This is a 1989 interview with an anthropologist who first came to Korea with the Peace Corps in 1967. Here he talks about cultural differences between Korea and the West.
A Catholic priest who served all his adult life in Korea provides insights into milestones of Korean life–birth, marriage and death.
An airman in the U.S. Air Force, who is also fluent in Korean, talks about being stationed in Korea, cultural differences and Korean attitudes toward “un-Koreans.”
In the following interview we hear from a woman who had a difficult time with her mother in-law, a problem Valerie mentioned. In late 1988 when we did this interview, Shirley was a petite, dark-haired, vivacious woman in her early thirties. She had reached the end of her patience with her husband’s mother. It was difficult for me to avoid the conclusion, with both Shirley and Valerie that what they had found in Korea was a lot of hassles and a lot of heartache. I should add that many of my female Korean students have told me they would never consider marrying an oldest son. …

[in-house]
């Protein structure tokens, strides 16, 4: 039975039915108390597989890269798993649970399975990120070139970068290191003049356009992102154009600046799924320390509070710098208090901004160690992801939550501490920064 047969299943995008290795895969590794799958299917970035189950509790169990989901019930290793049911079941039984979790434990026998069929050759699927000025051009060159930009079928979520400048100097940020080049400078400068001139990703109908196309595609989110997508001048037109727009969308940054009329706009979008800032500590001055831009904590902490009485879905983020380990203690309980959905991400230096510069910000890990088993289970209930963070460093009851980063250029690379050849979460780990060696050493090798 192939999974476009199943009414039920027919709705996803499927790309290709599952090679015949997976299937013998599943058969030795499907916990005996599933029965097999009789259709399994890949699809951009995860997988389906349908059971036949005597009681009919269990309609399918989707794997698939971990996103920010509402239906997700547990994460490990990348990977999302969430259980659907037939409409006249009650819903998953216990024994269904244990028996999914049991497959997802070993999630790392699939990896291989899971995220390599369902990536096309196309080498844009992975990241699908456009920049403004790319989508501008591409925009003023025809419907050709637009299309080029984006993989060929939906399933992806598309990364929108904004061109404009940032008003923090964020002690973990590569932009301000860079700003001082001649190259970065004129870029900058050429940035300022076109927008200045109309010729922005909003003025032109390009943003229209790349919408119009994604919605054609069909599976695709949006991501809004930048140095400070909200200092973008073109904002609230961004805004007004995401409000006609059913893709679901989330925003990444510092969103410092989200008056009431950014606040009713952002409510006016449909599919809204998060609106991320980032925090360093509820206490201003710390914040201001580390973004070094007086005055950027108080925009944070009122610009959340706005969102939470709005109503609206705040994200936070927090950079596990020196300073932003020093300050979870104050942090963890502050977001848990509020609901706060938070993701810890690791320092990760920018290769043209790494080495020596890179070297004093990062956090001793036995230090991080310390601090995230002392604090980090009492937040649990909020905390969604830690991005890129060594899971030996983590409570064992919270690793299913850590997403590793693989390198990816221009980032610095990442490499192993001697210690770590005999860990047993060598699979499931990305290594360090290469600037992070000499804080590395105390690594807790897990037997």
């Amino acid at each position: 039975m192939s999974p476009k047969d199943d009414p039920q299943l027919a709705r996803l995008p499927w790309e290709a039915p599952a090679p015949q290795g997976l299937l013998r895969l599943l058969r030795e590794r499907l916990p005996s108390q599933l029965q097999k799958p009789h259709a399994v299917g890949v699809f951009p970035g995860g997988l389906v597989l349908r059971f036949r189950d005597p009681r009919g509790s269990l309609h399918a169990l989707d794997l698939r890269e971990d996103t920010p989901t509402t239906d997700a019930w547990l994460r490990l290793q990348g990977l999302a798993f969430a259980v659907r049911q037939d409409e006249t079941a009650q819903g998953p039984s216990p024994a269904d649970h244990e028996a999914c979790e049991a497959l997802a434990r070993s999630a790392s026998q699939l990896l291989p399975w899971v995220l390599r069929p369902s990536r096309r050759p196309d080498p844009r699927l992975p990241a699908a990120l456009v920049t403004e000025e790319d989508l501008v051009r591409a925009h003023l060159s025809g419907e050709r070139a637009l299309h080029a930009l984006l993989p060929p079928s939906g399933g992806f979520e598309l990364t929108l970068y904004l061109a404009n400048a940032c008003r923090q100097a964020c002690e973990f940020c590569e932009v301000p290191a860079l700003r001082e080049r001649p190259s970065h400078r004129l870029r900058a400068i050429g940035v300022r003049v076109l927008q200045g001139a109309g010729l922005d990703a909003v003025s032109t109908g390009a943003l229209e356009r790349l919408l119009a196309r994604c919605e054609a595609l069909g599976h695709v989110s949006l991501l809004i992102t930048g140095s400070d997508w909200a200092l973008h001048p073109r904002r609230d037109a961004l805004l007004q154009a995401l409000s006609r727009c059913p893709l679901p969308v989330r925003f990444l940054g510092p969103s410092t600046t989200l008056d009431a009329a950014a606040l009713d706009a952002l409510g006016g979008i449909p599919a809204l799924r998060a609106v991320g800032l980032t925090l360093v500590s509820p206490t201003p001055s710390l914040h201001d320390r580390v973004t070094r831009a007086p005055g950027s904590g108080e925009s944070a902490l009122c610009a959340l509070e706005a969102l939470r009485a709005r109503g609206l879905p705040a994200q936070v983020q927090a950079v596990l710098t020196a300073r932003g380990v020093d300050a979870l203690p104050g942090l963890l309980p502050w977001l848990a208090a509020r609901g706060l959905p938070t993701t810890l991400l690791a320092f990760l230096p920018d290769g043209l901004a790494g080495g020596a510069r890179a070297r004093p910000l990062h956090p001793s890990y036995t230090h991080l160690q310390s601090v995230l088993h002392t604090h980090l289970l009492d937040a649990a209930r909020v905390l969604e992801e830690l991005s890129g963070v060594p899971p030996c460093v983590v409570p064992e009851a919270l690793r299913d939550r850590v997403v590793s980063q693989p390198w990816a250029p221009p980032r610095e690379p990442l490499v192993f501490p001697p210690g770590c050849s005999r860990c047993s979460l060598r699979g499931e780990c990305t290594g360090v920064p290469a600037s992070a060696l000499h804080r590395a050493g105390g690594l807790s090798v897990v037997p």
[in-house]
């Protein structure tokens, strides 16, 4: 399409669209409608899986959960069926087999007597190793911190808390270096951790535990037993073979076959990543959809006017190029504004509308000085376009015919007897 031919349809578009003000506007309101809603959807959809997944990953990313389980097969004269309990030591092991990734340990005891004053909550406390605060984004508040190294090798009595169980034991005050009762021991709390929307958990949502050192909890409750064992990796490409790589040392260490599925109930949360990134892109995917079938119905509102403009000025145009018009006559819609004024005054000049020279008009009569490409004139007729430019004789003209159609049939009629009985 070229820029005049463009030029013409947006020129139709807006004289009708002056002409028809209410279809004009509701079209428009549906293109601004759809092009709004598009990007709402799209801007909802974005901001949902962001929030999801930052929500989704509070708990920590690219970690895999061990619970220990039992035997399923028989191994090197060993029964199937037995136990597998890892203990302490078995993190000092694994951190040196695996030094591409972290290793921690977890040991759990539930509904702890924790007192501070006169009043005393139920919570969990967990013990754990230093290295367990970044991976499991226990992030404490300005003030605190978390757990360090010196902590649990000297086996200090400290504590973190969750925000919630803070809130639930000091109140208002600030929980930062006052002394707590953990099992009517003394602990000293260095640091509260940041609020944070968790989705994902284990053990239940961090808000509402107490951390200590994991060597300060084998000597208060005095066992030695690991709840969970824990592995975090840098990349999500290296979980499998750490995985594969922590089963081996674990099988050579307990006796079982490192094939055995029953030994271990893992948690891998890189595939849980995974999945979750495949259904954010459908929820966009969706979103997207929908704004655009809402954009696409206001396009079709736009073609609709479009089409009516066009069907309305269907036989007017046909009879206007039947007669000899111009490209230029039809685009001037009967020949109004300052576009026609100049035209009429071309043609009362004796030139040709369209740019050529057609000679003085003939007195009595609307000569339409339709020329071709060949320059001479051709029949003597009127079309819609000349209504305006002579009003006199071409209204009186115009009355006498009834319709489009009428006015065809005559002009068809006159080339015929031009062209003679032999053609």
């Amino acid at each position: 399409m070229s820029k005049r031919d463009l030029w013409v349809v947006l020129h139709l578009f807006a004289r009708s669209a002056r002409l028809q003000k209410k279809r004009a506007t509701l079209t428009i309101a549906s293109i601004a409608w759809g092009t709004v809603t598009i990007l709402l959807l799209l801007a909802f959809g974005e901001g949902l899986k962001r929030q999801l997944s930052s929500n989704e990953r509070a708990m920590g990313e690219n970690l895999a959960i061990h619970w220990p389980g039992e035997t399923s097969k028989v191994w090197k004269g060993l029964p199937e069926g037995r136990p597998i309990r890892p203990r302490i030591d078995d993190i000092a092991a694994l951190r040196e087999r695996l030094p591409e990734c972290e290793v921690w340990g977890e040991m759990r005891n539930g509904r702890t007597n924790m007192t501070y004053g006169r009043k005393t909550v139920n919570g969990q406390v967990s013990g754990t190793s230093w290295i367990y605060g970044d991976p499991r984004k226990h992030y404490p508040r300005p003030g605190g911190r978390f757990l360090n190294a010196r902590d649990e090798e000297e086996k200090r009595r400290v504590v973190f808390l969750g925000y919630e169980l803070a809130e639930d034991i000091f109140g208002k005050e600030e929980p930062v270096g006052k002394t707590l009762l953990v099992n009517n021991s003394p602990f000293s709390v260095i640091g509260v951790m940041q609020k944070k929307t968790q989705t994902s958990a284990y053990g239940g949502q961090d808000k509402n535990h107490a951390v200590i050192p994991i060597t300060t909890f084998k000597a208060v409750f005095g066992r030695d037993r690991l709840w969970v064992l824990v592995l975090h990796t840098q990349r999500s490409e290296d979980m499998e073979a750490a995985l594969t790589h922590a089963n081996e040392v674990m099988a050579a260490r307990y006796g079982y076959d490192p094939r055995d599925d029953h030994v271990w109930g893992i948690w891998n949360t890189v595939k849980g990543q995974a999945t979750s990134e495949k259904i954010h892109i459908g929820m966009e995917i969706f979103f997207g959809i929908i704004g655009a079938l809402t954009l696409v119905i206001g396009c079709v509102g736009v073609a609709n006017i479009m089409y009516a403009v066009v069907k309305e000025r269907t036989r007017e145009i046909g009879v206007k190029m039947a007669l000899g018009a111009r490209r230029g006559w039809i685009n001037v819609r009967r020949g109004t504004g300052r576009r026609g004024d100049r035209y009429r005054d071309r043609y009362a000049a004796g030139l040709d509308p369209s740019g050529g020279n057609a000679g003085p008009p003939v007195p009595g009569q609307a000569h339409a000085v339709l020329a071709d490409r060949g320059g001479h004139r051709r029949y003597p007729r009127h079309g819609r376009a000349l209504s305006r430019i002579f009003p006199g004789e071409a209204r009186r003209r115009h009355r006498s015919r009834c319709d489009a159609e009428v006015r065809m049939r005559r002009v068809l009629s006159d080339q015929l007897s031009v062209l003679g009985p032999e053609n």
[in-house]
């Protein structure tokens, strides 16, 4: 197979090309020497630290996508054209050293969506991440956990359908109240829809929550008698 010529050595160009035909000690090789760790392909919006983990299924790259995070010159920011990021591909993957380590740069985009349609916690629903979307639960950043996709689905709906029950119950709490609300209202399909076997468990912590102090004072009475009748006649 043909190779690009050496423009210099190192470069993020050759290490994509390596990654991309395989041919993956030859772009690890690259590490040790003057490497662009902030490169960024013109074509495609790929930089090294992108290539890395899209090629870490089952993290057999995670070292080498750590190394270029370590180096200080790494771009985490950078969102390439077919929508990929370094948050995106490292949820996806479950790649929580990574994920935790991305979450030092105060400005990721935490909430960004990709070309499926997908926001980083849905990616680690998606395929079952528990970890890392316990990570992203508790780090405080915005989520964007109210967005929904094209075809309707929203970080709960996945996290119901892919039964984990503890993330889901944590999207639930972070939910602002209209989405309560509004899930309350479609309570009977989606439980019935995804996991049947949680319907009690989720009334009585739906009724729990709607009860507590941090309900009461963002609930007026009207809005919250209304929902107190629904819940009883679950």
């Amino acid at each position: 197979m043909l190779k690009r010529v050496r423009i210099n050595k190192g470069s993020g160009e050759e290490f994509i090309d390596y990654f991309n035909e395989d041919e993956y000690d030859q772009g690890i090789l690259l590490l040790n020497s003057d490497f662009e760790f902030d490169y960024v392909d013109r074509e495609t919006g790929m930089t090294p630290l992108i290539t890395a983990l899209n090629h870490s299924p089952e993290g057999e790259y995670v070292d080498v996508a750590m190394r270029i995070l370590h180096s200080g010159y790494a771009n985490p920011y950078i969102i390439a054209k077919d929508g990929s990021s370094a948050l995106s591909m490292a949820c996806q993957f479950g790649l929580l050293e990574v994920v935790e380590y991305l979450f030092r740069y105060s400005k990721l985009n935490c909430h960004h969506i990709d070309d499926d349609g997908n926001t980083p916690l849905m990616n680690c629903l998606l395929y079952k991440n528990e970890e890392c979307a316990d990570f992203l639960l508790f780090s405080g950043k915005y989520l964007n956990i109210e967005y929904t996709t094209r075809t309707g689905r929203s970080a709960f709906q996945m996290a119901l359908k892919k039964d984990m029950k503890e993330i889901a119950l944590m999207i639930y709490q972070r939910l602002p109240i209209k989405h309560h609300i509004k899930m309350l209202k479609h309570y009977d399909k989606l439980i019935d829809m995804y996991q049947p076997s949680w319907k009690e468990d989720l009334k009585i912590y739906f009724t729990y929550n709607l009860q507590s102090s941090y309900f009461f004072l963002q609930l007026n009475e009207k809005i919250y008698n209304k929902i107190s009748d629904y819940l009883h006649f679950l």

This is a 1992 interview with an American woman who was married to a Korean man over twenty years her senior.
An Irishman describes his gradual adjustment to life in Korea in 1987, working in a Korean company and living with a Korean family.
A long-term resident in Korea talks about Confucian deep bows, funerals, dating and marriage customs.
A gay Amerasian man, son of a Korean mother and a white American father, talks about his interaction with his Korean relatives and others in Seoul.
The daughter of a Korean mother and an African-American father talks about her experience with discrimination both in South Korea and in the United States, as well as her personal solutions.
An American woman describes her experience of the Manila flood of September 26, 2009.